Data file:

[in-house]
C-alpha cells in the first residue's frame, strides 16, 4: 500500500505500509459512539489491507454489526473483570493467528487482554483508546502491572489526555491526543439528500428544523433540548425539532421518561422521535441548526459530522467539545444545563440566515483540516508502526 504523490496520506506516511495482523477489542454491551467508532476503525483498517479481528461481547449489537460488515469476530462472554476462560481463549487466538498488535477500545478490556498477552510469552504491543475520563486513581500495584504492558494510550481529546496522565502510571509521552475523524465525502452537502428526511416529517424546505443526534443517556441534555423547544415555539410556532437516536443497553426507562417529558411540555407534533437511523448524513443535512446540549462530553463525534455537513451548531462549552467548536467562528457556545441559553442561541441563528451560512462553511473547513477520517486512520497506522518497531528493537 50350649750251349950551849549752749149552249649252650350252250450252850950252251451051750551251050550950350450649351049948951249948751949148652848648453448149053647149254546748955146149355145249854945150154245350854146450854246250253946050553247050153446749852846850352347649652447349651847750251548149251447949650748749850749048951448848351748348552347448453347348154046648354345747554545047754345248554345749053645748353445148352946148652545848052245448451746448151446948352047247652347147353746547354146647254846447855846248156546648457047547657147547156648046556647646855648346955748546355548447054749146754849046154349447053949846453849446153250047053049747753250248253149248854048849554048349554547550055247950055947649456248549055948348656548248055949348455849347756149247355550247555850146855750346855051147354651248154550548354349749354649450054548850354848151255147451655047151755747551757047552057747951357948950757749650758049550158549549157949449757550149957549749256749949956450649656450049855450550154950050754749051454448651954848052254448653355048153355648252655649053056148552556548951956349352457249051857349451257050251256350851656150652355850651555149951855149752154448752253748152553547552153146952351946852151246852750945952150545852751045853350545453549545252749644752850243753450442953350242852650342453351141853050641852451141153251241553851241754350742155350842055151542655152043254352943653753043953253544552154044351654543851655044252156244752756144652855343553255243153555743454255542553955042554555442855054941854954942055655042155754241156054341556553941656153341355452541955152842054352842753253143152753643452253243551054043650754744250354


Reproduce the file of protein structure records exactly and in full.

[in-house]
C-alpha cells in the first residue's frame, strides 16, 4: 500500500505500509459512539489491507454489526473483570493467528487482554483508546502491572489526555491526543439528500428544523433540548425539532421518561422521535441548526459530522467539545444545563440566515483540516508502526 504523490496520506506516511495482523477489542454491551467508532476503525483498517479481528461481547449489537460488515469476530462472554476462560481463549487466538498488535477500545478490556498477552510469552504491543475520563486513581500495584504492558494510550481529546496522565502510571509521552475523524465525502452537502428526511416529517424546505443526534443517556441534555423547544415555539410556532437516536443497553426507562417529558411540555407534533437511523448524513443535512446540549462530553463525534455537513451548531462549552467548536467562528457556545441559553442561541441563528451560512462553511473547513477520517486512520497506522518497531528493537 50350649750251349950551849549752749149552249649252650350252250450252850950252251451051750551251050550950350450649351049948951249948751949148652848648453448149053647149254546748955146149355145249854945150154245350854146450854246250253946050553247050153446749852846850352347649652447349651847750251548149251447949650748749850749048951448848351748348552347448453347348154046648354345747554545047754345248554345749053645748353445148352946148652545848052245448451746448151446948352047247652347147353746547354146647254846447855846248156546648457047547657147547156648046556647646855648346955748546355548447054749146754849046154349447053949846453849446153250047053049747753250248253149248854048849554048349554547550055247950055947649456248549055948348656548248055949348455849347756149247355550247555850146855750346855051147354651248154550548354349749354649450054548850354848151255147451655047151755747551757047552057747951357948950757749650758049550158549549157949449757550149957549749256749949956450649656450049855450550154950050754749051454448651954848052254448653355048153355648252655649053056148552556548951956349352457249051857349451257050251256350851656150652355850651555149951855149752154448752253748152553547552153146952351946852151246852750945952150545852751045853350545453549545252749644752850243753450442953350242852650342453351141853050641852451141153251241553851241754350742155350842055151542655152043254352943653753043953253544552154044351654543851655044252156244752756144652855343553255243153555743454255542553955042554555442855054941854954942055655042155754241156054341556553941656153341355452541955152842054352842753253143152753643452253243551054043650754744250354